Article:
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Jones Act Is a Swamp Creature That’s Strangling Puerto Rico

Colin Grabow

President Trump’s administration has wisely chosen to
waive outdated regulations that are getting in the way of Puerto
Rico’s recovery from Hurricane Maria. The regulations, known
as the Jones Act, make it more expensive for the U.S. territory to
affordablyimport goods from the mainland. And while it’s
commendable that Trump has temporarily waived this obstacle, it
shouldn’t have taken a major disaster to realize the harm it
was causing.

But like so many federal laws and regulations, there’s one
big reason the Jones Act remains — and while talking to reporters on Wednesday, Trump gave
the game away. Stating that he was considering the waiver, Trump
admitted he was hesitant to do so because “a lot of people
that work in the shipping industry … don’t want the Jones
Act lifted.”

So much for draining the swamp.

If Trump and the GOP are
serious about deregulation, spurring economic growth and taking on
special interests, they’ll repeal this archaic law.

This same president once vowed to take on the established
interests, and promised at his first address to
Congress
that he would undertake “A historic effort to
massively reduce job-crushing regulations.” Yet the fact that
Trump needed a historically destructive hurricane as the impetus
for temporarily waiving the Jones Act should come as no surprise.
Occupants of the White House come and go, and control of Congress
occasionally shifts from one party to the next, but for almost 100
years no one has mustered the necessary courage to take on the
interests behind this protectionist and economically backwards
law.

A swamp creature is born

More formally known as the Merchant Marine Act of 1920, the
Jones Act mandates that goods travelling by water between U.S.
ports be carried on ships that are built in the U.S., registered in
the U.S., at least 75% American-owned, and at least 75%
U.S.-crewed.

The results have been universally abysmal. The Jones Act reduces
choice and competition among shipping providers, driving
transportation costs higher. A 2015 report by a group of economists,
including former World Bank Chief Economist Anne Krueger, found
that shipping costs to Puerto Rico are twice that of neighboring
islands — costs that are then passed along to consumers. And
the law certainly hasn’t achieved its stated goal to
“develop and encourage the maintenance” of a merchant
marine capable of supporting the U.S. in time of war. As economist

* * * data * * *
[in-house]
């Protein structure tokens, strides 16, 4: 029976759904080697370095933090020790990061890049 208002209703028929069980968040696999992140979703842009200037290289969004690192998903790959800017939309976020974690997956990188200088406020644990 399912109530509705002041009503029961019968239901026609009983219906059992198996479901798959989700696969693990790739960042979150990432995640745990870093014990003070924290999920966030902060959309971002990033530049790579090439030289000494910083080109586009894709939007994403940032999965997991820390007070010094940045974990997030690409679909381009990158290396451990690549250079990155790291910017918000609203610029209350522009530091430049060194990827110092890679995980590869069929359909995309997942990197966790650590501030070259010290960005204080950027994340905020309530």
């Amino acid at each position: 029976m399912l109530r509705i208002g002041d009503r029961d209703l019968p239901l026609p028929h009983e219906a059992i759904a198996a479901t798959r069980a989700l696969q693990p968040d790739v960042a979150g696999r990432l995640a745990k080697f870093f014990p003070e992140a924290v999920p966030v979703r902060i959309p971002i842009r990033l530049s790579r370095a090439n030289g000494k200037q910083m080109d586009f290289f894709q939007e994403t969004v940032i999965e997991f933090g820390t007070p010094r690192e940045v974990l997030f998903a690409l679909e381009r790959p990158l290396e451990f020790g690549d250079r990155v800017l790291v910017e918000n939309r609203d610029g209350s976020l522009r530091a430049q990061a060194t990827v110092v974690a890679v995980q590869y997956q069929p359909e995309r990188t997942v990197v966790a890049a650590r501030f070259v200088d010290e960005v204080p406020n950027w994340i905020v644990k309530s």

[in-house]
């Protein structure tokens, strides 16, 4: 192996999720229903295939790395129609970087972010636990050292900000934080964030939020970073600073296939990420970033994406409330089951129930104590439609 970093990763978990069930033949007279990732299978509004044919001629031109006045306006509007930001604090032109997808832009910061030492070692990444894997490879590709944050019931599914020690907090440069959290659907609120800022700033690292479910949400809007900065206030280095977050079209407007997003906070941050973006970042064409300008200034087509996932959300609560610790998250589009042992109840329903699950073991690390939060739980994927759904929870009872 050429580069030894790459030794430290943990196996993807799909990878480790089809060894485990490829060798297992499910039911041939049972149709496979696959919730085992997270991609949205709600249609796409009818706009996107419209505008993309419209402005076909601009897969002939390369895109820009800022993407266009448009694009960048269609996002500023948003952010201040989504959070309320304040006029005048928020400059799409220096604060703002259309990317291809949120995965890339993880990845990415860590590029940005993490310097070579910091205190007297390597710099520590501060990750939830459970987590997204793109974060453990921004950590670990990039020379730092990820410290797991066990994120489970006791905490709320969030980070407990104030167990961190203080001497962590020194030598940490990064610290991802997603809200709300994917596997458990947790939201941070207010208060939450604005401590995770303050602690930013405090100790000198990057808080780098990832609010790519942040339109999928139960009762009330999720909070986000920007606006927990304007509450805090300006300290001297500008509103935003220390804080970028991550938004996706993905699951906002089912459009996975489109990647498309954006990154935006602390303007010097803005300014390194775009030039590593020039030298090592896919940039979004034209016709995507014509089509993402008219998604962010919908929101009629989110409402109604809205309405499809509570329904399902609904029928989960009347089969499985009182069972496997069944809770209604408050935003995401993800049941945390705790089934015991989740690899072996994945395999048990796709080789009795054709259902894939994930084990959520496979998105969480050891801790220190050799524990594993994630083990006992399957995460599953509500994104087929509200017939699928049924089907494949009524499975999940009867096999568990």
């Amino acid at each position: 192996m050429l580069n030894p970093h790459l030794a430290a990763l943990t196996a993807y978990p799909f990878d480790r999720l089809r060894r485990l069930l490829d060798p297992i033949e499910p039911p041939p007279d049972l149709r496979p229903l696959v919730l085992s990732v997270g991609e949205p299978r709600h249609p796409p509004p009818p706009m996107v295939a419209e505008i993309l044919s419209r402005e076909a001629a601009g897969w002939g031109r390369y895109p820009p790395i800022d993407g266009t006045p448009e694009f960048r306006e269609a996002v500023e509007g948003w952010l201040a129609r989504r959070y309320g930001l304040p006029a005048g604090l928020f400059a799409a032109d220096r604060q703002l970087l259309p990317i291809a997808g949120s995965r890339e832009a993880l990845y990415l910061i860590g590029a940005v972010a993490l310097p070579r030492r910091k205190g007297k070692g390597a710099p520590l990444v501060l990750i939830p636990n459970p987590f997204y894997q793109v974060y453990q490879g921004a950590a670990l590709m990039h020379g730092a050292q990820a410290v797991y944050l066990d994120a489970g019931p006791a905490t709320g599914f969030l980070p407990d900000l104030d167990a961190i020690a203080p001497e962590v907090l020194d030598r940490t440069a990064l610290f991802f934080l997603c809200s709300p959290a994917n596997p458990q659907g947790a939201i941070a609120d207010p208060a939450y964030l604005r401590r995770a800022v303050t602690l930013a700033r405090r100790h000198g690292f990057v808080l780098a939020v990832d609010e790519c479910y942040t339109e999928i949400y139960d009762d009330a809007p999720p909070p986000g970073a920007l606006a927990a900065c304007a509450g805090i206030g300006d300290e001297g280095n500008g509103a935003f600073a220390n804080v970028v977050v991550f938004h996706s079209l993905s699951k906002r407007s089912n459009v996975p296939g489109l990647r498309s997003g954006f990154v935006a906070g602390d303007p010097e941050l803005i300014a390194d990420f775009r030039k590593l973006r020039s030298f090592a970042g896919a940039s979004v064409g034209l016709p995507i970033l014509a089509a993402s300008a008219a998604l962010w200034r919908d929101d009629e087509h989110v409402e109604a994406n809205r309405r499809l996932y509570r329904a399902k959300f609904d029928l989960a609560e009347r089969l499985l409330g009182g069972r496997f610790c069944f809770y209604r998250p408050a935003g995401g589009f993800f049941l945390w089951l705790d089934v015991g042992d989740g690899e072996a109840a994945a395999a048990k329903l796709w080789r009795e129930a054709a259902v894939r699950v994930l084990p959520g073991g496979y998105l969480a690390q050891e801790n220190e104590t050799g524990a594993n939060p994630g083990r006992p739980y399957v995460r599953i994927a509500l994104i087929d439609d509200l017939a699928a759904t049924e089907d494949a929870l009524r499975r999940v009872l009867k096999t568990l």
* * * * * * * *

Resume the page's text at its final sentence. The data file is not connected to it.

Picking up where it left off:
Thomas Grennes notes, from 2000 through 2016
the number of large Jones Act-eligible ships in the U.S. fleet
actually declined from 193 to 91. Fewer ships means fewer jobs, and
those which remain do so at the eye-popping figure of $250,000 per position, according a study
conducted by former President Clinton’s Council of Economic
Advisers.

It’s easy to see how harmful this could be for Puerto Rico.
Puerto Ricans needlessly pay higher prices for the many goods and
products they import from the rest of U.S., driving up their cost
of living for the sake of protecting unions, American shippers and
the U.S. shipbuilding industry. And although they’re getting some
relief for 10 days, once the Jones Act comes back into effect,
Puerto Ricans will be right back where they started.

In spite of this hardship, the law persists. In fact, the sad
reality is that recent efforts to outright repeal the Jones Act
haven’t even come close to succeeding. In January 2015, Sen. John
McCain, R-Ariz., presented an amendment to repeal parts of the law
but ultimately failed to gather the necessary support to even have
a vote. Last week McCain and Sen. Mike Lee, R-Utah, introduced a
bill to permanently exempt Puerto Rico from the
century-old shipping law. The success or failure of this bill will
reveal much about where Trump and the Republican-controlled
Congress stand on draining the swamp.

Maddeningly, the Jones Act even enjoys support from politicians
who purport to represent constituents harmed by its provisions. The
four members of Hawaii’s congressional delegation are a case in
point — they’re uniformly in favor of the Jones Act. While
the precise impact on Hawaii is difficult to calculate, a 1999
U.S. International Trade Commission report
found Jones Act requirements to be the equivalent of a 65% tariff
on shipping services, an impact that is surely felt on an island
which imports 90% of its food and much else of what it
consumes.

Perhaps, however, the devastation in Puerto Rico can serve as
something of a turning point.

As outrage mounts over the plight of Americans on the island,
there are signs of a growing recognition of the human costs the
Jones Act imposes. If Republicans in Congress and Trump are serious
about deregulation, spurring economic growth, and taking on the
special interests, they will set their sights firmly on finally
repealing this archaic and counterproductive law. It’s time to
finally drown this swamp creature.

Colin Grabow
is a policy analyst at the Cato Institute’s Herbert A. Stiefel
Center for Trade Policy Studies.